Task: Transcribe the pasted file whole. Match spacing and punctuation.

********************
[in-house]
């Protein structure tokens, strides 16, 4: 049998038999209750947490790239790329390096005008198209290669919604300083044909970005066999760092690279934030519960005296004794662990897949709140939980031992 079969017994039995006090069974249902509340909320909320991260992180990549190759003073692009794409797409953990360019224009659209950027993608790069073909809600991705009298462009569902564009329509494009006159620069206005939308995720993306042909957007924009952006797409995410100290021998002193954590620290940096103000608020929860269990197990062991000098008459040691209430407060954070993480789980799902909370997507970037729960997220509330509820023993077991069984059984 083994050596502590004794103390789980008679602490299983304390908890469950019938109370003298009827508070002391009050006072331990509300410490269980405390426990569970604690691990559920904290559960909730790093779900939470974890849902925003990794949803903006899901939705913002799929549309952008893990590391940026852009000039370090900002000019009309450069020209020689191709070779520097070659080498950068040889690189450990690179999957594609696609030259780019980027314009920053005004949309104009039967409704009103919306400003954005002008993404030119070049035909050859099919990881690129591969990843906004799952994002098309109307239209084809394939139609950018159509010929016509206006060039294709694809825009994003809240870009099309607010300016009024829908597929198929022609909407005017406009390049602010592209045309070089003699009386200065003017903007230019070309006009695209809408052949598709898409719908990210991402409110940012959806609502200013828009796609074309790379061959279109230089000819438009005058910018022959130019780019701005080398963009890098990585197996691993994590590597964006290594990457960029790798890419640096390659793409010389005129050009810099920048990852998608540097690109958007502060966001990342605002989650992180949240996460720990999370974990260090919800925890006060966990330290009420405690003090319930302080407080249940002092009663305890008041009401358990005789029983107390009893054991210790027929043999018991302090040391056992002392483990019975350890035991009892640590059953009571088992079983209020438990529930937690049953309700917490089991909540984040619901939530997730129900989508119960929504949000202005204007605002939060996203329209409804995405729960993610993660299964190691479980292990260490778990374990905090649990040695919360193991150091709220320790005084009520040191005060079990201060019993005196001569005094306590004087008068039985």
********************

[in-house]
């Protein structure tokens, strides 16, 4: 049998038999209750947490790239790329390096005008198209290669919604300083044909970005066999760092690279934030519960005296004794662990897949709140939980031992 079969017994039995006090069974249902509340909320909320991260992180990549190759003073692009794409797409953990360019224009659209950027993608790069073909809600991705009298462009569902564009329509494009006159620069206005939308995720993306042909957007924009952006797409995410100290021998002193954590620290940096103000608020929860269990197990062991000098008459040691209430407060954070993480789980799902909370997507970037729960997220509330509820023993077991069984059984 083994050596502590004794103390789980008679602490299983304390908890469950019938109370003298009827508070002391009050006072331990509300410490269980405390426990569970604690691990559920904290559960909730790093779900939470974890849902925003990794949803903006899901939705913002799929549309952008893990590391940026852009000039370090900002000019009309450069020209020689191709070779520097070659080498950068040889690189450990690179999957594609696609030259780019980027314009920053005004949309104009039967409704009103919306400003954005002008993404030119070049035909050859099919990881690129591969990843906004799952994002098309109307239209084809394939139609950018159509010929016509206006060039294709694809825009994003809240870009099309607010300016009024829908597929198929022609909407005017406009390049602010592209045309070089003699009386200065003017903007230019070309006009695209809408052949598709898409719908990210991402409110940012959806609502200013828009796609074309790379061959279109230089000819438009005058910018022959130019780019701005080398963009890098990585197996691993994590590597964006290594990457960029790798890419640096390659793409010389005129050009810099920048990852998608540097690109958007502060966001990342605002989650992180949240996460720990999370974990260090919800925890006060966990330290009420405690003090319930302080407080249940002092009663305890008041009401358990005789029983107390009893054991210790027929043999018991302090040391056992002392483990019975350890035991009892640590059953009571088992079983209020438990529930937690049953309700917490089991909540984040619901939530997730129900989508119960929504949000202005204007605002939060996203329209409804995405729960993610993660299964190691479980292990260490778990374990905090649990040695919360193991150091709220320790005084009520040191005060079990201060019993005196001569005094306590004087008068039985």